Mun-guna jurra mun-gugaliya mun-guyinda means something like: ‘this is the kind of book you can listen to’. We have recently coined this Burarra/Gun-nartpa phrase to describe the soundprinting process that has been used to embed sound into the pages of our book Gun-ngaypa Rrawa ‘My Country’. Each story in the book is broken into paragraphs, and each paragraph is coded to correspond to an audio (mp3) file.
Using a ‘sound pen’ preloaded with the files, a reader can point to the printed paragraphs and the audio file will play. This makes it possible to listen to old recordings of England Banggala and other story tellers, speaking from the pages of the book.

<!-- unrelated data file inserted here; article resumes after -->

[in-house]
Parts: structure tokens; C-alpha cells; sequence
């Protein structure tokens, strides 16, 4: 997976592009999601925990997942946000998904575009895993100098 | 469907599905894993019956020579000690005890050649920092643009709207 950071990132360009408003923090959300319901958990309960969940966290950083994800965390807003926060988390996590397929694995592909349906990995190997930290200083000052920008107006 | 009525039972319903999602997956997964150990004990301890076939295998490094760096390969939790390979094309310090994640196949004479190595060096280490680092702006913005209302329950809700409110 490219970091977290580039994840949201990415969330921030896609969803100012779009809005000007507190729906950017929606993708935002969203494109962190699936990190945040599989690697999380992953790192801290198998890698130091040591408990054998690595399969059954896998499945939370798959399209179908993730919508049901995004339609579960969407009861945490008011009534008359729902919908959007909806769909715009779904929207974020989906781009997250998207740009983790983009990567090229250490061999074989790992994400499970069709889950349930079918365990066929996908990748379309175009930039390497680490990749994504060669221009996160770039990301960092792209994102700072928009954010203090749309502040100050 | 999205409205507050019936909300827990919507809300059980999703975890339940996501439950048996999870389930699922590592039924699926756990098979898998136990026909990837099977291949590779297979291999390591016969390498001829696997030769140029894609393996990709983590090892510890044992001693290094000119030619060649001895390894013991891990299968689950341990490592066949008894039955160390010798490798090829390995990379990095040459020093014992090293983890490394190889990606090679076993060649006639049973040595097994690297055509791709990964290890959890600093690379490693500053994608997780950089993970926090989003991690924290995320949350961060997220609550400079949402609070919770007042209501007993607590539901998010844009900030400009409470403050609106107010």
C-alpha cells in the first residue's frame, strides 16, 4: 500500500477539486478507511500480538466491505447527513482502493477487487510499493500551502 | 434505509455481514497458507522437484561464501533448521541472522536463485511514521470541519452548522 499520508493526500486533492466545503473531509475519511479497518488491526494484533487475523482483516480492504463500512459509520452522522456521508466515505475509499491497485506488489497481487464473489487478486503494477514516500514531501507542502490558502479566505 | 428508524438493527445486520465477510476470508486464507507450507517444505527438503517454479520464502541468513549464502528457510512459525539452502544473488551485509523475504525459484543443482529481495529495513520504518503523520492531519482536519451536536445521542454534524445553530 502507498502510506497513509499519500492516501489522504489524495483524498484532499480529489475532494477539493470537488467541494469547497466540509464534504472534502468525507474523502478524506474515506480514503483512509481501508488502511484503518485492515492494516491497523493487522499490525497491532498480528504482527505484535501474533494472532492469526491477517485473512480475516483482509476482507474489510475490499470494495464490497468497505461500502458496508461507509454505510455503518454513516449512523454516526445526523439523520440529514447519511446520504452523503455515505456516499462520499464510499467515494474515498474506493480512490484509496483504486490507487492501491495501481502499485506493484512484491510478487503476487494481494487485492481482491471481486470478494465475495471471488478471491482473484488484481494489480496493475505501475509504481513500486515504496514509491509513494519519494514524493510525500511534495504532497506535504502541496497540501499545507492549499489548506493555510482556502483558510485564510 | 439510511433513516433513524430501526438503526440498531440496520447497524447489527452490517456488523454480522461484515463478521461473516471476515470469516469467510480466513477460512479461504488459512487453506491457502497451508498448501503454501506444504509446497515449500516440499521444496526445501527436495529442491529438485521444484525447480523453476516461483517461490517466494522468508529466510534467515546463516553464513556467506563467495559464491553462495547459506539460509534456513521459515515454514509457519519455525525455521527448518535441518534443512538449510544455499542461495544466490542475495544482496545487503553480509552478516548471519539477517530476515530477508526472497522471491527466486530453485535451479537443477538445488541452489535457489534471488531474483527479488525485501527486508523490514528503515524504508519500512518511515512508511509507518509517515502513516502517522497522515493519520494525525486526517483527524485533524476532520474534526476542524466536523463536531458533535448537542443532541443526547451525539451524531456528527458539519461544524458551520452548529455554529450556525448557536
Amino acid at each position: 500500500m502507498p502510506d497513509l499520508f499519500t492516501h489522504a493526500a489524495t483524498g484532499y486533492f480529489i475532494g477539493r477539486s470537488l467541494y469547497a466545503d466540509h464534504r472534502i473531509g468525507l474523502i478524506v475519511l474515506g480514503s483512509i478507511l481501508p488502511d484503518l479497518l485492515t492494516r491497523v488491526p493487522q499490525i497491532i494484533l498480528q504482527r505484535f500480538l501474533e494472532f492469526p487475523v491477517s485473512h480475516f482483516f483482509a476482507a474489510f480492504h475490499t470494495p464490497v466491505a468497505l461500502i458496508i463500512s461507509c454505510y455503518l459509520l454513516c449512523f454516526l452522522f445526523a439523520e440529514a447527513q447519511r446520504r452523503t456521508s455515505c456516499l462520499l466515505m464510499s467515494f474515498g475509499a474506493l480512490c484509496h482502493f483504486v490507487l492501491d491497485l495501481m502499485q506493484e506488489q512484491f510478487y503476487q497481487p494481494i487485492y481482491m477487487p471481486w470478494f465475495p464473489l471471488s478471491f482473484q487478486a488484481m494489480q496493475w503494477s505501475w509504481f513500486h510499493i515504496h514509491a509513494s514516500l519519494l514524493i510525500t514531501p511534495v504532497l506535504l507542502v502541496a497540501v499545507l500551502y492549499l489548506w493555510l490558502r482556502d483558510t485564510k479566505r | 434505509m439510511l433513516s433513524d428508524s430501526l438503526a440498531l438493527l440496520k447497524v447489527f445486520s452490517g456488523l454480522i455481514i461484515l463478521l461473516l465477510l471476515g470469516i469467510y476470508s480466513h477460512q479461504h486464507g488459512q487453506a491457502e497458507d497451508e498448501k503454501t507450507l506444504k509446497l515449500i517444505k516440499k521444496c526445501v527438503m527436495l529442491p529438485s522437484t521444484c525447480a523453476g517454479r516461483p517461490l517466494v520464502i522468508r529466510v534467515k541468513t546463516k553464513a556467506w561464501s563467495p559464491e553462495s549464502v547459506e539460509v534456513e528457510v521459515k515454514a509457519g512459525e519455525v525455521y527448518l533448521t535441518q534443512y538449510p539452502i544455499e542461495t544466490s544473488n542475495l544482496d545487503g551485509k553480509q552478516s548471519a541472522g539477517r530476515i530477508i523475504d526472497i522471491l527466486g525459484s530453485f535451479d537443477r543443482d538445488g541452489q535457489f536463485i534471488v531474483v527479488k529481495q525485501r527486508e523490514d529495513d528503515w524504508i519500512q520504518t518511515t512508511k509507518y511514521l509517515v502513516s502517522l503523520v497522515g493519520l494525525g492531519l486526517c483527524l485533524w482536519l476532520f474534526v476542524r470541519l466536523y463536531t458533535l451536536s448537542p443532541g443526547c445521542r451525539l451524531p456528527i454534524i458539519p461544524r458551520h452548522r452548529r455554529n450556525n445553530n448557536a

The stories for our book were mostly recorded back in the 1990s, on audio cassette. In 2010 the cassettes were digitised, and from there we started a project to document and publish some of the recordings. This project has resulted in the soundprinted book, now available through Batchelor Press.